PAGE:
THE Director-General of the Central Intelligence Organisation, Happyton Bonyongwe, was on Friday rushed to St Annes Hospital where he was admitted and operated on after suffering from gastroenteritis upon arrival from Equatorial Guinea where he had accompanied President Robert Mugabe last week.
Gastroenteritis, according to medical research, causes inflammation of the stomach lining and intestines.
The infection can be transmitted through contact with an infected person or contaminated food and drink. Symptoms can include vomiting, fever and stomach ache.
Intelligence sources told NewsDay yesterday that Bonyongwe was operated on and released at the weekend. The chief spy was conspicuous by his absence at Mugabe’s birthday bash at Chipadze Stadium, Bindura, on Saturday.
He was represented by his deputy Aaron Daniel Tonde Nhepera.
“When he left for Equatorial Guinea, the DG (director-general) was not feeling well,” one of the sources said. “Upon returning home he was taken to St Anne’s where he was admitted on Friday and had a minor operation. He was discharged at the weekend.”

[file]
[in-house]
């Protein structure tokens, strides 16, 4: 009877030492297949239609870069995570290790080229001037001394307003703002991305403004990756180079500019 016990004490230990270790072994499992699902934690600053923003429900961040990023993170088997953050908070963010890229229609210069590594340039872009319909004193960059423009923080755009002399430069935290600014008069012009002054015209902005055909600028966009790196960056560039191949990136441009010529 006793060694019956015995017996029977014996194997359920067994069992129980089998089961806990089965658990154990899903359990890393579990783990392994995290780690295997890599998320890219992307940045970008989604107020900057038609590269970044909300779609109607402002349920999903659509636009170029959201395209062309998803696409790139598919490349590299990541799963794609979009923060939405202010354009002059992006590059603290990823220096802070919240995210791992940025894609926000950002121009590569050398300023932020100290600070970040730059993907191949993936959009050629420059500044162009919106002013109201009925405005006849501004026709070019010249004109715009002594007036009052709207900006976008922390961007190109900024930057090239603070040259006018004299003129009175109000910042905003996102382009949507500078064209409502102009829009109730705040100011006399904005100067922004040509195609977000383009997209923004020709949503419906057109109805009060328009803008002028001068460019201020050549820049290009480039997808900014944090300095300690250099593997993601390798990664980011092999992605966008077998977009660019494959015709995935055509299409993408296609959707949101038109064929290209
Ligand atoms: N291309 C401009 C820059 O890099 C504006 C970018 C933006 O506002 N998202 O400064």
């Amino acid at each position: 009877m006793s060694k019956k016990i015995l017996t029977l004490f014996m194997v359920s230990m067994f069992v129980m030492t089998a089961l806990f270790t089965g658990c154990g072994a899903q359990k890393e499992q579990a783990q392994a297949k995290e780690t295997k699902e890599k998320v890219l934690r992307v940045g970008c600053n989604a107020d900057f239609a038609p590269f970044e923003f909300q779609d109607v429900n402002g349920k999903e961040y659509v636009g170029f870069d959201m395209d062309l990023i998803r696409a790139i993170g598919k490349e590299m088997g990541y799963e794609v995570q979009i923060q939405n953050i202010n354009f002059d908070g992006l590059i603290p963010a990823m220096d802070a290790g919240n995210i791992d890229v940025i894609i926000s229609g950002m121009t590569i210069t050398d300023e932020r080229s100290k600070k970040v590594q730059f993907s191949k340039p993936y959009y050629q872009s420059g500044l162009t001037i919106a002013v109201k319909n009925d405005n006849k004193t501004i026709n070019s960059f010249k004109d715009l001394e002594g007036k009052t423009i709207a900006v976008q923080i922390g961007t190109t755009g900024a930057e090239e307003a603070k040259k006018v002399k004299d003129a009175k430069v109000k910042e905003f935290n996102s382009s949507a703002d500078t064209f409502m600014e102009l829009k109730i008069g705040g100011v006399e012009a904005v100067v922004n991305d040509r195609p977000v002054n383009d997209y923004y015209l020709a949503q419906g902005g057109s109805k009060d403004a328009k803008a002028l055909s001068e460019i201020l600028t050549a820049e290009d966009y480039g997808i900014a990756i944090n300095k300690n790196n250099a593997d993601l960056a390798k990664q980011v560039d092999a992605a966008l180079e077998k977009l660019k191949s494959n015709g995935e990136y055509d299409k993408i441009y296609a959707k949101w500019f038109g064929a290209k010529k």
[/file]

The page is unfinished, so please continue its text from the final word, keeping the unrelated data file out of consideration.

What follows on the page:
The spy boss yesterday reportedly chaired a meeting attended by his directors before he joined other service chiefs for security briefings with Mugabe.
However, repeated attempts for a comment from Presidential spokesperson George Charamba were fruitless as his mobile phones went unanswered.
Bonyongwe, Zimbabwe Defence Forces Commander Constantine Chiwenga, police chief Augustine Chihuri and prisons boss Paradzai Zimondi are seen as the powers behind Mugabe’s throne.
They are accused by Prime Minister Morgan Tsvangirai’s MDC-T of having plotted the bloody June 2008 presidential election run-off to secure Mugabe’s presidency.
The MDC-T claims that at least 200 of its supporters were killed, thousands maimed, injured and displaced during the violent campaign allegedly executed by State security agents, war veterans and Zanu PF militia.